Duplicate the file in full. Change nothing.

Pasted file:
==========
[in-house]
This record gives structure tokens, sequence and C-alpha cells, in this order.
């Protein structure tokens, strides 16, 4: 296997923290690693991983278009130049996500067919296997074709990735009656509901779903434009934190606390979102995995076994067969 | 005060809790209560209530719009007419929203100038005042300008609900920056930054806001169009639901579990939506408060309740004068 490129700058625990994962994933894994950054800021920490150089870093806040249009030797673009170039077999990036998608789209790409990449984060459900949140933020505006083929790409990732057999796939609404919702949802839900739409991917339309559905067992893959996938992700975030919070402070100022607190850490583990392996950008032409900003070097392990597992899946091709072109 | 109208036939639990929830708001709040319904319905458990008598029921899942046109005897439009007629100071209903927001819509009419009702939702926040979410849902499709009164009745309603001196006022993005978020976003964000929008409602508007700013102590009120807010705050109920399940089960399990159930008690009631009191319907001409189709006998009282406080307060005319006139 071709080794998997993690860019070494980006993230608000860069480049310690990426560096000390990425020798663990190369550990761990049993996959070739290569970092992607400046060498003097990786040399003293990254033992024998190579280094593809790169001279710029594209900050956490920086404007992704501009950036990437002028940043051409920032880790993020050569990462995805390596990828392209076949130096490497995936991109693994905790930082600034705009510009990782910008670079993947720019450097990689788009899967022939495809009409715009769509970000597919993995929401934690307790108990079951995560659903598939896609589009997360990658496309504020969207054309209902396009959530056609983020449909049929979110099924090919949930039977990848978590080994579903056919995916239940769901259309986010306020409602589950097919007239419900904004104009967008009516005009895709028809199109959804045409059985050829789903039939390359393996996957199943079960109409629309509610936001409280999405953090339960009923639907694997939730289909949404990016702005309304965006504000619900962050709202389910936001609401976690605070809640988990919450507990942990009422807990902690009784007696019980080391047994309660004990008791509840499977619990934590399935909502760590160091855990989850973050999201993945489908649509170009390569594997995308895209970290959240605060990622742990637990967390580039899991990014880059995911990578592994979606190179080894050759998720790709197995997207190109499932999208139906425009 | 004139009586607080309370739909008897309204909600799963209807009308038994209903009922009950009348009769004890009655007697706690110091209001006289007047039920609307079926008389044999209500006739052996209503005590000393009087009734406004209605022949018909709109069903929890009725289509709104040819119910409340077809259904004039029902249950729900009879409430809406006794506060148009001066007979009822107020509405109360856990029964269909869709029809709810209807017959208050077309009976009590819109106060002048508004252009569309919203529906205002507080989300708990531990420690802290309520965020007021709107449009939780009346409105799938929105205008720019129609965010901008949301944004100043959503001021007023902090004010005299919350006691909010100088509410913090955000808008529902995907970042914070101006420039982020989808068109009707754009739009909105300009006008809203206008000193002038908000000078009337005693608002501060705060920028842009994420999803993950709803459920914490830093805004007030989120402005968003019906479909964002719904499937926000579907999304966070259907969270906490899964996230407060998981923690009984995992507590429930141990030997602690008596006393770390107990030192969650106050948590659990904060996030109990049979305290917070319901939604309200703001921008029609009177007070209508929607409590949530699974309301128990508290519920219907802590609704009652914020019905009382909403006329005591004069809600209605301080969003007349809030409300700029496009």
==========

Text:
[in-house]
This record gives structure tokens, sequence and C-alpha cells, in this order.
């Protein structure tokens, strides 16, 4: 296997923290690693991983278009130049996500067919296997074709990735009656509901779903434009934190606390979102995995076994067969 | 005060809790209560209530719009007419929203100038005042300008609900920056930054806001169009639901579990939506408060309740004068 490129700058625990994962994933894994950054800021920490150089870093806040249009030797673009170039077999990036998608789209790409990449984060459900949140933020505006083929790409990732057999796939609404919702949802839900739409991917339309559905067992893959996938992700975030919070402070100022607190850490583990392996950008032409900003070097392990597992899946091709072109 | 109208036939639990929830708001709040319904319905458990008598029921899942046109005897439009007629100071209903927001819509009419009702939702926040979410849902499709009164009745309603001196006022993005978020976003964000929008409602508007700013102590009120807010705050109920399940089960399990159930008690009631009191319907001409189709006998009282406080307060005319006139 071709080794998997993690860019070494980006993230608000860069480049310690990426560096000390990425020798663990190369550990761990049993996959070739290569970092992607400046060498003097990786040399003293990254033992024998190579280094593809790169001279710029594209900050956490920086404007992704501009950036990437002028940043051409920032880790993020050569990462995805390596990828392209076949130096490497995936991109693994905790930082600034705009510009990782910008670079993947720019450097990689788009899967022939495809009409715009769509970000597919993995929401934690307790108990079951995560659903598939896609589009997360990658496309504020969207054309209902396009959530056609983020449909049929979110099924090919949930039977990848978590080994579903056919995916239940769901259309986010306020409602589950097919007239419900904004104009967008009516005009895709028809199109959804045409059985050829789903039939390359393996996957199943079960109409629309509610936001409280999405953090339960009923639907694997939730289909949404990016702005309304965006504000619900962050709202389910936001609401976690605070809640988990919450507990942990009422807990902690009784007696019980080391047994309660004990008791509840499977619990934590399935909502760590160091855990989850973050999201993945489908649509170009390569594997995308895209970290959240605060990622742990637990967390580039899991990014880059995911990578592994979606190179080894050759998720790709197995997207190109499932999208139906425009 | 004139009586607080309370739909008897309204909600799963209807009308038994209903009922009950009348009769004890009655007697706690110091209001006289007047039920609307079926008389044999209500006739052996209503005590000393009087009734406004209605022949018909709109069903929890009725289509709104040819119910409340077809259904004039029902249950729900009879409430809406006794506060148009001066007979009822107020509405109360856990029964269909869709029809709810209807017959208050077309009976009590819109106060002048508004252009569309919203529906205002507080989300708990531990420690802290309520965020007021709107449009939780009346409105799938929105205008720019129609965010901008949301944004100043959503001021007023902090004010005299919350006691909010100088509410913090955000808008529902995907970042914070101006420039982020989808068109009707754009739009909105300009006008809203206008000193002038908000000078009337005693608002501060705060920028842009994420999803993950709803459920914490830093805004007030989120402005968003019906479909964002719904499937926000579907999304966070259907969270906490899964996230407060998981923690009984995992507590429930141990030997602690008596006393770390107990030192969650106050948590659990904060996030109990049979305290917070319901939604309200703001921008029609009177007070209508929607409590949530699974309301128990508290519920219907802590609704009652914020019905009382909403006329005591004069809600209605301080969003007349809030409300700029496009």